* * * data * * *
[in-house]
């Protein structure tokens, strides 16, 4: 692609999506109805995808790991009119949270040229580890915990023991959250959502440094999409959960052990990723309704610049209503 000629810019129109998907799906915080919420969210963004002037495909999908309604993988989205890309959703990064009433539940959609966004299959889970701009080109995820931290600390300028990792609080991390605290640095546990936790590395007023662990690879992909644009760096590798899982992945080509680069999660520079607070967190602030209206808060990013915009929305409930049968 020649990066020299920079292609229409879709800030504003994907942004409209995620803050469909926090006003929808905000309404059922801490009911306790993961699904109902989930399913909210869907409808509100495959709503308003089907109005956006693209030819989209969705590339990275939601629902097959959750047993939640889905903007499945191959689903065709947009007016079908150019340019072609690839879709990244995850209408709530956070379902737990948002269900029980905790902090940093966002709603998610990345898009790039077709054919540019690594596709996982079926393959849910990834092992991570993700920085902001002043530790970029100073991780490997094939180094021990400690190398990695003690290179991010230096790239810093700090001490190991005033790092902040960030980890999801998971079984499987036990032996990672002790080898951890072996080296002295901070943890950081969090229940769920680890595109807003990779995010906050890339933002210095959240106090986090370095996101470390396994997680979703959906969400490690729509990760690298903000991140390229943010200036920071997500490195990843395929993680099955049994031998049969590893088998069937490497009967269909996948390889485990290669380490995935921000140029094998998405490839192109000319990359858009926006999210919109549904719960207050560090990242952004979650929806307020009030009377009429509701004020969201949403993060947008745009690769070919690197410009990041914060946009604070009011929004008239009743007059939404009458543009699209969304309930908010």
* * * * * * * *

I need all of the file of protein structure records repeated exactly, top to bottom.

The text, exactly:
[in-house]
């Protein structure tokens, strides 16, 4: 692609999506109805995808790991009119949270040229580890915990023991959250959502440094999409959960052990990723309704610049209503 000629810019129109998907799906915080919420969210963004002037495909999908309604993988989205890309959703990064009433539940959609966004299959889970701009080109995820931290600390300028990792609080991390605290640095546990936790590395007023662990690879992909644009760096590798899982992945080509680069999660520079607070967190602030209206808060990013915009929305409930049968 020649990066020299920079292609229409879709800030504003994907942004409209995620803050469909926090006003929808905000309404059922801490009911306790993961699904109902989930399913909210869907409808509100495959709503308003089907109005956006693209030819989209969705590339990275939601629902097959959750047993939640889905903007499945191959689903065709947009007016079908150019340019072609690839879709990244995850209408709530956070379902737990948002269900029980905790902090940093966002709603998610990345898009790039077709054919540019690594596709996982079926393959849910990834092992991570993700920085902001002043530790970029100073991780490997094939180094021990400690190398990695003690290179991010230096790239810093700090001490190991005033790092902040960030980890999801998971079984499987036990032996990672002790080898951890072996080296002295901070943890950081969090229940769920680890595109807003990779995010906050890339933002210095959240106090986090370095996101470390396994997680979703959906969400490690729509990760690298903000991140390229943010200036920071997500490195990843395929993680099955049994031998049969590893088998069937490497009967269909996948390889485990290669380490995935921000140029094998998405490839192109000319990359858009926006999210919109549904719960207050560090990242952004979650929806307020009030009377009429509701004020969201949403993060947008745009690769070919690197410009990041914060946009604070009011929004008239009743007059939404009458543009699209969304309930908010």